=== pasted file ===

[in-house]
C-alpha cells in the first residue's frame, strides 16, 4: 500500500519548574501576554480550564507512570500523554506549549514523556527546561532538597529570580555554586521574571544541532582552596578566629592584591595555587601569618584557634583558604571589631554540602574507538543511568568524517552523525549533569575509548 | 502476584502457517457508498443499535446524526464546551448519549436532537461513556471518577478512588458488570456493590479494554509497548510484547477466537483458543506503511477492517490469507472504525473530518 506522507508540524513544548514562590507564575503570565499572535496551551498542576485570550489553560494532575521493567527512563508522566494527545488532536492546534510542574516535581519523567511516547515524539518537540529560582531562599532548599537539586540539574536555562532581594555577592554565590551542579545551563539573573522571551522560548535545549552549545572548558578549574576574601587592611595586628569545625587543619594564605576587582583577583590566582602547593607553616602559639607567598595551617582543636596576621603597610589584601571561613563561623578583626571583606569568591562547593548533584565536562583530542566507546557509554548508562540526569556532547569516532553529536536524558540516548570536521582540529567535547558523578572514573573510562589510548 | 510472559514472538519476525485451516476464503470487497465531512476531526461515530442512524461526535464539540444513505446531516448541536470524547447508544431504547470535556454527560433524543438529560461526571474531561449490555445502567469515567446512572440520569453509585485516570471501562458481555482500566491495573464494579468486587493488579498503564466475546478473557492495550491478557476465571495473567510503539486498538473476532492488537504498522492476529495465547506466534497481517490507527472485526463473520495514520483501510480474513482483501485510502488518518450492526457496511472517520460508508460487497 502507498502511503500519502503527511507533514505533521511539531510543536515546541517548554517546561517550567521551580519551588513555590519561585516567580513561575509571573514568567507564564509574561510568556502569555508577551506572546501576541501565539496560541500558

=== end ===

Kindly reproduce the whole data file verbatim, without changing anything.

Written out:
[in-house]
C-alpha cells in the first residue's frame, strides 16, 4: 500500500519548574501576554480550564507512570500523554506549549514523556527546561532538597529570580555554586521574571544541532582552596578566629592584591595555587601569618584557634583558604571589631554540602574507538543511568568524517552523525549533569575509548 | 502476584502457517457508498443499535446524526464546551448519549436532537461513556471518577478512588458488570456493590479494554509497548510484547477466537483458543506503511477492517490469507472504525473530518 506522507508540524513544548514562590507564575503570565499572535496551551498542576485570550489553560494532575521493567527512563508522566494527545488532536492546534510542574516535581519523567511516547515524539518537540529560582531562599532548599537539586540539574536555562532581594555577592554565590551542579545551563539573573522571551522560548535545549552549545572548558578549574576574601587592611595586628569545625587543619594564605576587582583577583590566582602547593607553616602559639607567598595551617582543636596576621603597610589584601571561613563561623578583626571583606569568591562547593548533584565536562583530542566507546557509554548508562540526569556532547569516532553529536536524558540516548570536521582540529567535547558523578572514573573510562589510548 | 510472559514472538519476525485451516476464503470487497465531512476531526461515530442512524461526535464539540444513505446531516448541536470524547447508544431504547470535556454527560433524543438529560461526571474531561449490555445502567469515567446512572440520569453509585485516570471501562458481555482500566491495573464494579468486587493488579498503564466475546478473557492495550491478557476465571495473567510503539486498538473476532492488537504498522492476529495465547506466534497481517490507527472485526463473520495514520483501510480474513482483501485510502488518518450492526457496511472517520460508508460487497 502507498502511503500519502503527511507533514505533521511539531510543536515546541517548554517546561517550567521551580519551588513555590519561585516567580513561575509571573514568567507564564509574561510568556502569555508577551506572546501576541501565539496560541500558